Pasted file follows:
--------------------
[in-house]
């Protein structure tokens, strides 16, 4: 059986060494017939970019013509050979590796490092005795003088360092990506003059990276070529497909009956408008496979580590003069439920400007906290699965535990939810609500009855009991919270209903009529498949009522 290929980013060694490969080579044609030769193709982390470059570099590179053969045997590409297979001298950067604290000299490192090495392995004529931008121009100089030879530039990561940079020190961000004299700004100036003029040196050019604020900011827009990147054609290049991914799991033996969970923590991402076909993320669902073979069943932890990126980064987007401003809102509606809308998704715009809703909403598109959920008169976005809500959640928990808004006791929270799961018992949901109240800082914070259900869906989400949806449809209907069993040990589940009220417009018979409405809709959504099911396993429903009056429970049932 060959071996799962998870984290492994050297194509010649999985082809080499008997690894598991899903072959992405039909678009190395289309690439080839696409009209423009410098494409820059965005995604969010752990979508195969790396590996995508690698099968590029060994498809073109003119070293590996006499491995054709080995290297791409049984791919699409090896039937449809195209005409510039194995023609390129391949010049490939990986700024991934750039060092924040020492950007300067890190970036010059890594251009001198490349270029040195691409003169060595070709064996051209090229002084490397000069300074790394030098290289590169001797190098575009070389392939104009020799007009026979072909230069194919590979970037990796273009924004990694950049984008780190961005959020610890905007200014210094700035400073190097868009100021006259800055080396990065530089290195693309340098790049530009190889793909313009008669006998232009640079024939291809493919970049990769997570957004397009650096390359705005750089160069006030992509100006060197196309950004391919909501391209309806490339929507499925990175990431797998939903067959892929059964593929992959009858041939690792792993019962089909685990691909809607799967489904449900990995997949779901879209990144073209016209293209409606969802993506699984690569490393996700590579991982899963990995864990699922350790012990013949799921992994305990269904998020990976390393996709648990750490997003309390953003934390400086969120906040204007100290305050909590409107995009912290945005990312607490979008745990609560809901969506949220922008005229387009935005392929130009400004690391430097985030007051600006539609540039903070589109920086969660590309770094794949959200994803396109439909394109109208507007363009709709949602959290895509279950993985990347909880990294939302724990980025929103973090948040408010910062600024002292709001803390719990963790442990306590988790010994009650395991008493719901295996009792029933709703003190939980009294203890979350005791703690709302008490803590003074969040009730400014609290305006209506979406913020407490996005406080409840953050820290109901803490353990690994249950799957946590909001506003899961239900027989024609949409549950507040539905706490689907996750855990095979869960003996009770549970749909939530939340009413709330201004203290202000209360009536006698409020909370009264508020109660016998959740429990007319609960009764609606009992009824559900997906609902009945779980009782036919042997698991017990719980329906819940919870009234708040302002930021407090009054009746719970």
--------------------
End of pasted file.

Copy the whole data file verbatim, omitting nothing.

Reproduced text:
[in-house]
């Protein structure tokens, strides 16, 4: 059986060494017939970019013509050979590796490092005795003088360092990506003059990276070529497909009956408008496979580590003069439920400007906290699965535990939810609500009855009991919270209903009529498949009522 290929980013060694490969080579044609030769193709982390470059570099590179053969045997590409297979001298950067604290000299490192090495392995004529931008121009100089030879530039990561940079020190961000004299700004100036003029040196050019604020900011827009990147054609290049991914799991033996969970923590991402076909993320669902073979069943932890990126980064987007401003809102509606809308998704715009809703909403598109959920008169976005809500959640928990808004006791929270799961018992949901109240800082914070259900869906989400949806449809209907069993040990589940009220417009018979409405809709959504099911396993429903009056429970049932 060959071996799962998870984290492994050297194509010649999985082809080499008997690894598991899903072959992405039909678009190395289309690439080839696409009209423009410098494409820059965005995604969010752990979508195969790396590996995508690698099968590029060994498809073109003119070293590996006499491995054709080995290297791409049984791919699409090896039937449809195209005409510039194995023609390129391949010049490939990986700024991934750039060092924040020492950007300067890190970036010059890594251009001198490349270029040195691409003169060595070709064996051209090229002084490397000069300074790394030098290289590169001797190098575009070389392939104009020799007009026979072909230069194919590979970037990796273009924004990694950049984008780190961005959020610890905007200014210094700035400073190097868009100021006259800055080396990065530089290195693309340098790049530009190889793909313009008669006998232009640079024939291809493919970049990769997570957004397009650096390359705005750089160069006030992509100006060197196309950004391919909501391209309806490339929507499925990175990431797998939903067959892929059964593929992959009858041939690792792993019962089909685990691909809607799967489904449900990995997949779901879209990144073209016209293209409606969802993506699984690569490393996700590579991982899963990995864990699922350790012990013949799921992994305990269904998020990976390393996709648990750490997003309390953003934390400086969120906040204007100290305050909590409107995009912290945005990312607490979008745990609560809901969506949220922008005229387009935005392929130009400004690391430097985030007051600006539609540039903070589109920086969660590309770094794949959200994803396109439909394109109208507007363009709709949602959290895509279950993985990347909880990294939302724990980025929103973090948040408010910062600024002292709001803390719990963790442990306590988790010994009650395991008493719901295996009792029933709703003190939980009294203890979350005791703690709302008490803590003074969040009730400014609290305006209506979406913020407490996005406080409840953050820290109901803490353990690994249950799957946590909001506003899961239900027989024609949409549950507040539905706490689907996750855990095979869960003996009770549970749909939530939340009413709330201004203290202000209360009536006698409020909370009264508020109660016998959740429990007319609960009764609606009992009824559900997906609902009945779980009782036919042997698991017990719980329906819940919870009234708040302002930021407090009054009746719970």